Other than the exception above, you can mix-and-match parts on your Mustang. When it comes down to it, however, it’s better to be safe than sorry. Stick with the same brand for all of your exhaust parts. If you buy BBK headers, then get a BBK midpipe and cat-back. By doing this, you can be 100% certain that all of your parts will fit together perfectly.

Pypes Long Tube Headers with a Shorty X-Pipe for 2005-2010 GT Mustangs
Long Tube Headers with a Shorty X-Pipe for 2005-2010 GTs

Stock Mustang Piping Sizes and Performance

When piecing together a new exhaust setup, it is important to pay attention to the diameter of the piping as it will play an integral role in your Mustang's performance. When you are flowing more air into your Mustang's engine (whether it is an upgraded intake manifold or a supercharger/turbocharger setup) you will want to increase the exhaust piping size to help scavenge those exhaust gases more efficiently, making more power in the process.

However, it is important to only go as big as you need. If you go with the largest header size you can on an NA car, you may lose some power and back pressure as there is not as much of a need for the larger pipe size. Too large of an exhaust diameter can lower the amount of power an engine can make (in certain situations) because of low exhaust velocity. In basic terms, a water hose will move the same amount of water through a smaller hose diameter at a faster rate. On the other side, if the flow is the same but the pipe is larger, it will not have to flow as fast to move the same amount of water. The same analogy can be utilized towards exhaust. If the engine is not moving enough exhaust, increasing the diameter of the pipe can slow the velocity of the exhaust.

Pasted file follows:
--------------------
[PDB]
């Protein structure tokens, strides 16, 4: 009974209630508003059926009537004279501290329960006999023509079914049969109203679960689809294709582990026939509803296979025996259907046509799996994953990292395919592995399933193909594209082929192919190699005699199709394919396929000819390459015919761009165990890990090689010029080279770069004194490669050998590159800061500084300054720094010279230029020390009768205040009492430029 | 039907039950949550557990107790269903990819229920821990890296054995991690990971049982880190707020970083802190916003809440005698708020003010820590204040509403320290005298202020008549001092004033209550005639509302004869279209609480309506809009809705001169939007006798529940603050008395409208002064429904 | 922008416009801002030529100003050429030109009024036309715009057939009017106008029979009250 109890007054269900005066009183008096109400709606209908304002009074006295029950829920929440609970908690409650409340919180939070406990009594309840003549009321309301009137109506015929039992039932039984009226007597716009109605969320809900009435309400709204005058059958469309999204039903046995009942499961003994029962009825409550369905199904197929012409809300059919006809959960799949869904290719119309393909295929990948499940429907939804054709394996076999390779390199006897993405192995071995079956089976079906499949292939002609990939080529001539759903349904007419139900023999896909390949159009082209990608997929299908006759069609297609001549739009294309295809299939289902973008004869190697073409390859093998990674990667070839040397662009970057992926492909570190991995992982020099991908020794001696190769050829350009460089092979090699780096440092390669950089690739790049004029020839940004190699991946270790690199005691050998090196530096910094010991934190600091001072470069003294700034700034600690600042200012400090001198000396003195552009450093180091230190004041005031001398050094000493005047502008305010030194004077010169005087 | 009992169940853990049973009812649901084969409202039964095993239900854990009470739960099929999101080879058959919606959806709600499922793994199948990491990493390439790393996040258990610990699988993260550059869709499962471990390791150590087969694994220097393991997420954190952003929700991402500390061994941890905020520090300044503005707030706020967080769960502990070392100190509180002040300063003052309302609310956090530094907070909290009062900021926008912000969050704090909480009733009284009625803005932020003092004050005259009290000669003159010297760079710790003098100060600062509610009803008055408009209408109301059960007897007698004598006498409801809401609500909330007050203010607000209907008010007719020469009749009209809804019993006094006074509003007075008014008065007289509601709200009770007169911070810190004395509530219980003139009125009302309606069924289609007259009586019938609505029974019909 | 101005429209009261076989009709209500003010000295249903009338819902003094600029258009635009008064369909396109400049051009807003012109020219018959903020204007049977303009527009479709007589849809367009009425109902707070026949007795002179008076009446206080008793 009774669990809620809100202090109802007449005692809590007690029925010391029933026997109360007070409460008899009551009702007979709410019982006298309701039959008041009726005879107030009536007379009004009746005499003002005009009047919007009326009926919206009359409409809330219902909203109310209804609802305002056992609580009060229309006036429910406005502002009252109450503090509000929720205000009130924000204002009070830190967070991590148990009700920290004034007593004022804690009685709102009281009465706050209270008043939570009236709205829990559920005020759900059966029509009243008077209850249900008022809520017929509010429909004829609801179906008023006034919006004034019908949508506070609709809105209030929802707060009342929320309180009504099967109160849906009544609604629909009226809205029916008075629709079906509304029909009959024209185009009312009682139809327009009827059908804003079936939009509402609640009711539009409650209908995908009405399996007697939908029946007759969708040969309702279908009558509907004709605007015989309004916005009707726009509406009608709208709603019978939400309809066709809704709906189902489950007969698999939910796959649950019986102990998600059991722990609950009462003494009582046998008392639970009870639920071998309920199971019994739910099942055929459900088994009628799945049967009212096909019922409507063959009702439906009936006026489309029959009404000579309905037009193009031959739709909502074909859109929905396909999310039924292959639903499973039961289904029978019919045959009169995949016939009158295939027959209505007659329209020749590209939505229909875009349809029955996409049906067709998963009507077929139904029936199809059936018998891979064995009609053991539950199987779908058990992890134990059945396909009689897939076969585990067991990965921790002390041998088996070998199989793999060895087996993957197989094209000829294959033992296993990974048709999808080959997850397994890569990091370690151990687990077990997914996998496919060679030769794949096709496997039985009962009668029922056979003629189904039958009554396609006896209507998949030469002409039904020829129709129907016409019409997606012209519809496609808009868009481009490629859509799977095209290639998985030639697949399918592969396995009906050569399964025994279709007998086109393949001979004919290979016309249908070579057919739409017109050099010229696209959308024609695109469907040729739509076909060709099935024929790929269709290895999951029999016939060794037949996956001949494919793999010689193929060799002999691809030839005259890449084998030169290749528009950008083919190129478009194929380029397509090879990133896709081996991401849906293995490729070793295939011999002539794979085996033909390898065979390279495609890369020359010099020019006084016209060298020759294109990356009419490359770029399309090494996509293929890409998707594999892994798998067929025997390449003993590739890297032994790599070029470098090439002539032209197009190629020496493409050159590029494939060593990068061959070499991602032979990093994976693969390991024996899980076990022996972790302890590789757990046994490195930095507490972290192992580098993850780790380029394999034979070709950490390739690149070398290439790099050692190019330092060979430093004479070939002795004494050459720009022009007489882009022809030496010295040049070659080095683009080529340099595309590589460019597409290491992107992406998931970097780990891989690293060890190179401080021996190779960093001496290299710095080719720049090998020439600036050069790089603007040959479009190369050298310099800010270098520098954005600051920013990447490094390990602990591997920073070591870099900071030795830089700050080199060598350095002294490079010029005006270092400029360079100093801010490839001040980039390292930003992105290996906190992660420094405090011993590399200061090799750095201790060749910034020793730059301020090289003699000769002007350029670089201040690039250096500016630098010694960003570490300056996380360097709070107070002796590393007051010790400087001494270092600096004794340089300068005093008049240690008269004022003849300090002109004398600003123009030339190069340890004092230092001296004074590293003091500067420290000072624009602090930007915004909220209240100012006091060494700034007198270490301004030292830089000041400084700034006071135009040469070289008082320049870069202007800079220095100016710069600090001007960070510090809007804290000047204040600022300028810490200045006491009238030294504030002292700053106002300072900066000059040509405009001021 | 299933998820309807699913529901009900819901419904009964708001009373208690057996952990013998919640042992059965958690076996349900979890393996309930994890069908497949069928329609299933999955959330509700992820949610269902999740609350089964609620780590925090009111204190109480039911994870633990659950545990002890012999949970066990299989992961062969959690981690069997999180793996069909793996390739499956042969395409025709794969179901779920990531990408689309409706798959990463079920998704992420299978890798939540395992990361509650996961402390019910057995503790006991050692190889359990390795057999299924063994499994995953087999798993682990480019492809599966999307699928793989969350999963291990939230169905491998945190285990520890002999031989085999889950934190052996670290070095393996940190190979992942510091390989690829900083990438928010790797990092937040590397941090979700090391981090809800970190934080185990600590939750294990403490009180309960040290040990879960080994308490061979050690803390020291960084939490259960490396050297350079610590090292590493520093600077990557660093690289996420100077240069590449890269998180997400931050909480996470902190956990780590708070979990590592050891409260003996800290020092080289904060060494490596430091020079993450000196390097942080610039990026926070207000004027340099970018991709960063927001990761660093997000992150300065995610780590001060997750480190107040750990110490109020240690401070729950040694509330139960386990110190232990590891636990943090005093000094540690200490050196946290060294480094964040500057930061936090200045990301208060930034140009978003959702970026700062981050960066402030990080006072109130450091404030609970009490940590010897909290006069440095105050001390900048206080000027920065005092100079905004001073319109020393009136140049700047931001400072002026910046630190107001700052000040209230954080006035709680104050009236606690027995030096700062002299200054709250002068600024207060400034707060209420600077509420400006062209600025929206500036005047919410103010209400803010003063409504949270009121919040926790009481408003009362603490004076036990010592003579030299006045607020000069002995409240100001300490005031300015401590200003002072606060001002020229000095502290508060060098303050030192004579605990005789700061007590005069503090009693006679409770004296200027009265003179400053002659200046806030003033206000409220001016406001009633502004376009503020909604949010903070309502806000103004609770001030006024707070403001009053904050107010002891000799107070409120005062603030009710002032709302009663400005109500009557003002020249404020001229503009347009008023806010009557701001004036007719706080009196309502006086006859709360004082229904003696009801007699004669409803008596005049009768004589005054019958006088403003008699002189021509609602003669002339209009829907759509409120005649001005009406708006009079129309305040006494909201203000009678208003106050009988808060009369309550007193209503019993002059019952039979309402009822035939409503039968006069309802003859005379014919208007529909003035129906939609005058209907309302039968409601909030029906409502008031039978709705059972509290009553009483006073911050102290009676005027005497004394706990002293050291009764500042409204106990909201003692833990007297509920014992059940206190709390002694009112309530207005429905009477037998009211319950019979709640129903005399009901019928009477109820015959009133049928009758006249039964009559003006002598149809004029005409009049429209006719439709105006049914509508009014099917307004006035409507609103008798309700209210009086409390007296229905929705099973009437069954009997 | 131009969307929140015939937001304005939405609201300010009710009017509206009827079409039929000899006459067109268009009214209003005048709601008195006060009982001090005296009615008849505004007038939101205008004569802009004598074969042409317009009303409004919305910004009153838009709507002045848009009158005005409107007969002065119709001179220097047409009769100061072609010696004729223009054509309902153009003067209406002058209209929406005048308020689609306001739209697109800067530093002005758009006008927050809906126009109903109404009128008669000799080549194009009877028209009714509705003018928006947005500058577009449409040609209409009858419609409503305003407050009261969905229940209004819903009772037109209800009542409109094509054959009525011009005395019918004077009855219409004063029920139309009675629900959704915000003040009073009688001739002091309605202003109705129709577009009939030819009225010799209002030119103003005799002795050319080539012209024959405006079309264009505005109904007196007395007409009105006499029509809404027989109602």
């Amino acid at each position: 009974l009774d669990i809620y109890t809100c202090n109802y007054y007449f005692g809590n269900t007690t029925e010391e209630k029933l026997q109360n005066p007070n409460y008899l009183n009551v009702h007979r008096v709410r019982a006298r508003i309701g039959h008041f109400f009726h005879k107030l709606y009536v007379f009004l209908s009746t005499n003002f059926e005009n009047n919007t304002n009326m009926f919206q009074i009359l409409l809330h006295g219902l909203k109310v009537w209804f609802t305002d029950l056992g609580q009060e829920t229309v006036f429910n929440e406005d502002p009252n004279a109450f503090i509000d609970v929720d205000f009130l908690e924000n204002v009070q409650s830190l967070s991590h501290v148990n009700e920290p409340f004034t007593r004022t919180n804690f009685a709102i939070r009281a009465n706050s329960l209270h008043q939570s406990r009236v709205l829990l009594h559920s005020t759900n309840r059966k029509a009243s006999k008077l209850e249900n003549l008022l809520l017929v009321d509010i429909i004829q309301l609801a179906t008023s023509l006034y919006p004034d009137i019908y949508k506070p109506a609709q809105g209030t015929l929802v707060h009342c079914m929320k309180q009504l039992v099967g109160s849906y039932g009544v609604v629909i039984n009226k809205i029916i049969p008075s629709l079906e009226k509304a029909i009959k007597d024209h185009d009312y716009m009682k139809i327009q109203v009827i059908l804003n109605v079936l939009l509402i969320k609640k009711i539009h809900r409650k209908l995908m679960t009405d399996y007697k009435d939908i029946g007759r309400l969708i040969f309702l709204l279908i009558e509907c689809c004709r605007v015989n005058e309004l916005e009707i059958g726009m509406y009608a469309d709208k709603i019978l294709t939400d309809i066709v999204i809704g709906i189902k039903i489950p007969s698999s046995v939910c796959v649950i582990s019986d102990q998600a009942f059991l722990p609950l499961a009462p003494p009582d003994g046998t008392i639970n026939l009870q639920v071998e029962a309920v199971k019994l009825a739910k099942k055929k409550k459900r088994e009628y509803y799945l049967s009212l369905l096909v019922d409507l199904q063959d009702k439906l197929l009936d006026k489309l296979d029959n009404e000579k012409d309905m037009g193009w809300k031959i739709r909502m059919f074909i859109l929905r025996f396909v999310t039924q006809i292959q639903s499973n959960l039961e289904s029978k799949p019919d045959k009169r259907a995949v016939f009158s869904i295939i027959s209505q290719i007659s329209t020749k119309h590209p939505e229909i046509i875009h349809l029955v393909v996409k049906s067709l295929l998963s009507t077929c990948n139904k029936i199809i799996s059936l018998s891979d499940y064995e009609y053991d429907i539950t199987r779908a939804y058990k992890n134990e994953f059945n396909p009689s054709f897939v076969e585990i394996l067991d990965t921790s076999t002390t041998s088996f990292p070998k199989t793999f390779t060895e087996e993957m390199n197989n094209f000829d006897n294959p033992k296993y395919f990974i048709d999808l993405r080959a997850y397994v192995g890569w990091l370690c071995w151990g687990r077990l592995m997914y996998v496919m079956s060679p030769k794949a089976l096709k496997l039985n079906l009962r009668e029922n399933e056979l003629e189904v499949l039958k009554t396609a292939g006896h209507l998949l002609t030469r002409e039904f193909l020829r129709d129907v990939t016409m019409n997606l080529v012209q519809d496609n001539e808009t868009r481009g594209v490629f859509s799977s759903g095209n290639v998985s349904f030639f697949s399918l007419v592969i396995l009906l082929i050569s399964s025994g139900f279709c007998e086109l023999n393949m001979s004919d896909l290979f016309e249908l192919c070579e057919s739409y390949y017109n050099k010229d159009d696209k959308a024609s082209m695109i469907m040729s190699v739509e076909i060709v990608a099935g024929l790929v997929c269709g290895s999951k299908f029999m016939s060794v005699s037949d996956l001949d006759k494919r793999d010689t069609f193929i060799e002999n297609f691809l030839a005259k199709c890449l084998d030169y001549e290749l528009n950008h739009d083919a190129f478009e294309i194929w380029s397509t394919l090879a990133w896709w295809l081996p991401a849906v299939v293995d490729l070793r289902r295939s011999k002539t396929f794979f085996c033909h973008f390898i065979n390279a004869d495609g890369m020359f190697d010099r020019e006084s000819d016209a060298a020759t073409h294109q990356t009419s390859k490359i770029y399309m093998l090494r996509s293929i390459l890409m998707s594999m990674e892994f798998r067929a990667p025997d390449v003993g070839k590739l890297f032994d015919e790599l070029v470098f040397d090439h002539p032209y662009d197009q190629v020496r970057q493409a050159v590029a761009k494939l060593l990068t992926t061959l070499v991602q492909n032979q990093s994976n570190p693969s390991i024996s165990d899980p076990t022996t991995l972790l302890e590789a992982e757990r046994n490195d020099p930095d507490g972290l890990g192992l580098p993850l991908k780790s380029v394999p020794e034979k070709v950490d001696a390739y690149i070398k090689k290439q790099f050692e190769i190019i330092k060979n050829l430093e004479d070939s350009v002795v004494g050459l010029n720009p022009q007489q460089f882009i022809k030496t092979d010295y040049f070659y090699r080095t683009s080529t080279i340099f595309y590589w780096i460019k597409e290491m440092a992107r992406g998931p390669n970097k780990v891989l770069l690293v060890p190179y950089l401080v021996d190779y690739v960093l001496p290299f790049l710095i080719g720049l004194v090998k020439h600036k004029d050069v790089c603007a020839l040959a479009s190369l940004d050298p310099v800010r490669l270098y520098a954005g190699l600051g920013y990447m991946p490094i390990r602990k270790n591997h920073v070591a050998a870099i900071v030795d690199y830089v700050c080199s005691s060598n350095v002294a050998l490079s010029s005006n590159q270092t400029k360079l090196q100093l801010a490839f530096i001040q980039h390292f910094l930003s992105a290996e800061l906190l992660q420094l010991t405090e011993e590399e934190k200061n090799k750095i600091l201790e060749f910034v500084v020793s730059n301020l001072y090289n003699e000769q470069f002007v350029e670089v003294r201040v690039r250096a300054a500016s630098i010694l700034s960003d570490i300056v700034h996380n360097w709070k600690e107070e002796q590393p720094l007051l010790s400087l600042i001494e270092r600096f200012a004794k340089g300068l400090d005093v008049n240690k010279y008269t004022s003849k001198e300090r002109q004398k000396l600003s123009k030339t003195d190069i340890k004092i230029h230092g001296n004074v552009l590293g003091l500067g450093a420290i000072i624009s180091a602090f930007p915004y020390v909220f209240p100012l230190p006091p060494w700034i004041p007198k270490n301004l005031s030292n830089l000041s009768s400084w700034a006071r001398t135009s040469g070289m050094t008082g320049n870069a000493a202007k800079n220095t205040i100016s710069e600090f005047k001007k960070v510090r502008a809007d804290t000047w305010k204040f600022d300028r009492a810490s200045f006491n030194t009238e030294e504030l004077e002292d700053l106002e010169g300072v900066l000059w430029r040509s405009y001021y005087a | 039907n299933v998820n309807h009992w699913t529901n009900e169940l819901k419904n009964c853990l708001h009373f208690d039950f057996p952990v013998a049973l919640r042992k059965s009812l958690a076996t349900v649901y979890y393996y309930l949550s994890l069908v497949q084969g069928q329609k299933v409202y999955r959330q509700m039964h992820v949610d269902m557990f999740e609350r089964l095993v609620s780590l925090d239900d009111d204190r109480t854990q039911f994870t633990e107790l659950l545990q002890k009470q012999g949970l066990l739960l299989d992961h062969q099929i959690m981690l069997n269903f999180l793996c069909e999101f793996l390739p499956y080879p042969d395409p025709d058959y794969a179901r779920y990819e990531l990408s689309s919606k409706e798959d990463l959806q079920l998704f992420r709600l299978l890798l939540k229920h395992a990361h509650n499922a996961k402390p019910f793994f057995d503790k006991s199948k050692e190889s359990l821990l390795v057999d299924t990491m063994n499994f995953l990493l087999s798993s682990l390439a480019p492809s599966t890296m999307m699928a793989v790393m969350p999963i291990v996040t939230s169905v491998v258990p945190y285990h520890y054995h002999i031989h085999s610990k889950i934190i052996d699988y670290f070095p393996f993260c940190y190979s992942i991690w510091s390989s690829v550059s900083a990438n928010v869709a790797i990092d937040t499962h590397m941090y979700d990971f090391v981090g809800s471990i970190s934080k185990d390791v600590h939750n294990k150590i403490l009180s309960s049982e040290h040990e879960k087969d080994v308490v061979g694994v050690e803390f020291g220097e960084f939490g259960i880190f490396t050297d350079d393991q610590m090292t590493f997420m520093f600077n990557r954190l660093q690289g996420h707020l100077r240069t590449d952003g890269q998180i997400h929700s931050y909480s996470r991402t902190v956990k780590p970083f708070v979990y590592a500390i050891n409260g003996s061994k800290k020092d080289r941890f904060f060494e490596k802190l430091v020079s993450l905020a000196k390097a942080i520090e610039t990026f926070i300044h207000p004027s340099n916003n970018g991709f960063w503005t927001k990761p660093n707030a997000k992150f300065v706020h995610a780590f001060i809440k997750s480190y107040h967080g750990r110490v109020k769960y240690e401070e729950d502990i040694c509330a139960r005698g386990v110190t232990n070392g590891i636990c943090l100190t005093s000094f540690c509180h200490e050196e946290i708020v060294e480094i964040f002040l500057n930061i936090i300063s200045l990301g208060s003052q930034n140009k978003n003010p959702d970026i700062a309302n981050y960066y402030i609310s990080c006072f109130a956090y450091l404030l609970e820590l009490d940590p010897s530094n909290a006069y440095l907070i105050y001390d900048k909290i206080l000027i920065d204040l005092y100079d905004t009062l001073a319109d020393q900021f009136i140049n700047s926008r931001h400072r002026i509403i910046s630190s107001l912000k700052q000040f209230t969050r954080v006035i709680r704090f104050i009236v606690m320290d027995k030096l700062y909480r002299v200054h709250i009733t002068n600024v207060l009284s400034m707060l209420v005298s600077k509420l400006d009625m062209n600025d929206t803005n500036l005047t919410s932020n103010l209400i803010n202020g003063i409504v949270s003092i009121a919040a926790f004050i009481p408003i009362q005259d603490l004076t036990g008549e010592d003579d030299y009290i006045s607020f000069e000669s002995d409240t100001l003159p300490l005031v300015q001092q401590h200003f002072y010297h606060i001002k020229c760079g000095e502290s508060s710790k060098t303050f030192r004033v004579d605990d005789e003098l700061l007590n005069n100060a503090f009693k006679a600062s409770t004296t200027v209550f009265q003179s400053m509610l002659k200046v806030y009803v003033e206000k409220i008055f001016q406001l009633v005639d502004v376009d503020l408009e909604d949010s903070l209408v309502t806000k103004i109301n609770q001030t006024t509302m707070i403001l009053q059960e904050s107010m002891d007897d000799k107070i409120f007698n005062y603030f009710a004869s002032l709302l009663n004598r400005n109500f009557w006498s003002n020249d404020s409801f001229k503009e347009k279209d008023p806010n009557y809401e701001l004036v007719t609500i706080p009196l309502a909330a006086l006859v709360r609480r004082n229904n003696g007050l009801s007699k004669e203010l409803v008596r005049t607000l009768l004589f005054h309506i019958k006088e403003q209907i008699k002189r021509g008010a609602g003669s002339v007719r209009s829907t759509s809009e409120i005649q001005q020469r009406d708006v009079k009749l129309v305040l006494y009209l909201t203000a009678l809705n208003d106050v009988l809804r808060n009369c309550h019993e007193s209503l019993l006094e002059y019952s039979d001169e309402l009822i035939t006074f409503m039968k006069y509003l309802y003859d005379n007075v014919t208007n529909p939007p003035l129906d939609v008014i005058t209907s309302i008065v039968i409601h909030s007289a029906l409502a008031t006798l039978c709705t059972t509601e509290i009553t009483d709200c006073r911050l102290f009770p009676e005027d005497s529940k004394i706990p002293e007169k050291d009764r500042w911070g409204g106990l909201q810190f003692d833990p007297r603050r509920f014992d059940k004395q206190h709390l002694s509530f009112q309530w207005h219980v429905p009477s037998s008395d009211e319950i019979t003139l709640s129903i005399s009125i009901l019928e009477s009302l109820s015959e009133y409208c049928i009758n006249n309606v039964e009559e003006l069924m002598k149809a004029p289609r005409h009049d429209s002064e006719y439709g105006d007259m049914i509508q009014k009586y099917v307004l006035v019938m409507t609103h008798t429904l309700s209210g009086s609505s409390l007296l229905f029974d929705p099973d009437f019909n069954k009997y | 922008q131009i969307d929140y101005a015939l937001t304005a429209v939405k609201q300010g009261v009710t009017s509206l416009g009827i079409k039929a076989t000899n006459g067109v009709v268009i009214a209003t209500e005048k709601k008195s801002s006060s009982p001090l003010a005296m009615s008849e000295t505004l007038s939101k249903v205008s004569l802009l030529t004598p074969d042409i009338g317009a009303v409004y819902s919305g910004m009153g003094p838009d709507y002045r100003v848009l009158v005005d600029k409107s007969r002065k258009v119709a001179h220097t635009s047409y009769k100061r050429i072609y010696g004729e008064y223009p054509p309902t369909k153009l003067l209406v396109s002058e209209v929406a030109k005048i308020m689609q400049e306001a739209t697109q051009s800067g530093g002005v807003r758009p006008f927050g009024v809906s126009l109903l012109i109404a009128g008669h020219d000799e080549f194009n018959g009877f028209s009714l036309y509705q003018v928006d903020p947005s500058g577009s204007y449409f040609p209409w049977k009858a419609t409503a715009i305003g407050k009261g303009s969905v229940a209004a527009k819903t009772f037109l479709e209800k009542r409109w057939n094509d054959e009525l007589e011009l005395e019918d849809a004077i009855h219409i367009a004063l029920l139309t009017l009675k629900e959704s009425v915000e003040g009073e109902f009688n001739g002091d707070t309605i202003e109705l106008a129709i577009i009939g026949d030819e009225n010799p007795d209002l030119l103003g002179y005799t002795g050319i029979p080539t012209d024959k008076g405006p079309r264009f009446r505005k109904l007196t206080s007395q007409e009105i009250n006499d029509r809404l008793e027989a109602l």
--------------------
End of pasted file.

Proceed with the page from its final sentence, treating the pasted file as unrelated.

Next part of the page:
It is also crucial to pay attention to piping size when assembling a full exhaust setup as you may need an adapter to make some exhausts work together if they are different sized exhausts (i.e. a 3" mid-pipe connecting to a 2.5" over axle pipe).

Stock Mustang exhaust piping sizes are as follows:

  • 1979-2004 (Foxbody, New Edge, & SN95): 2.25"
  • 2005-2010 (S197) V6s: 2.25"
  • 2005-2010 (S197): 2.5" with 3" tips
  • 2011-2014 (S197) V6s: 2.5"
  • 2011-2014 (S197) GTs: 2.5" or 3" with 3.5" tips
  • 2015-2018 (S550): 2.25"
Long Tube Catted Headers with 3in Cat-back System for 2015-2017 Mustang GTs
S550 Long Tube, Catted Headers with 3in Cat-back System

Stock Exhaust Routing Under the Body

An IRS equipped vehicle will have the exhaust routed under the axles due to vertical travel of the rear end. Space is also a factor because an IRS rear-end is much more complex and bigger than a traditional live axle (straight axle) setup. IRS Mustangs include the 1999-2004 Cobra and the 2015-2018 Mustangs.

  • 1979-1985 5.0L & 1979-2004 V6s feature a single exit Y-pipe design with the muffler attaching before the rear axle
  • 1987-2004 GTs feature a dual exit H-pipe design with the mufflers attaching before the rear axle
  • 2005-2010 V6s feature a single exit Y-pipe design with a muffler attached after the rear axle
  • 2005-2014 GTs feature a dual exit H-pipe design leading into an axle-back set


Will My Mustang's Exhaust be Street Legal?

Most states will require catalytic converters, so you should always check your state's regulations before purchasing a new exhaust kit for your Mustang. Just because an exhaust kit is listed as “street legal” it doesn't necessarily mean that it is emissions legal for your state.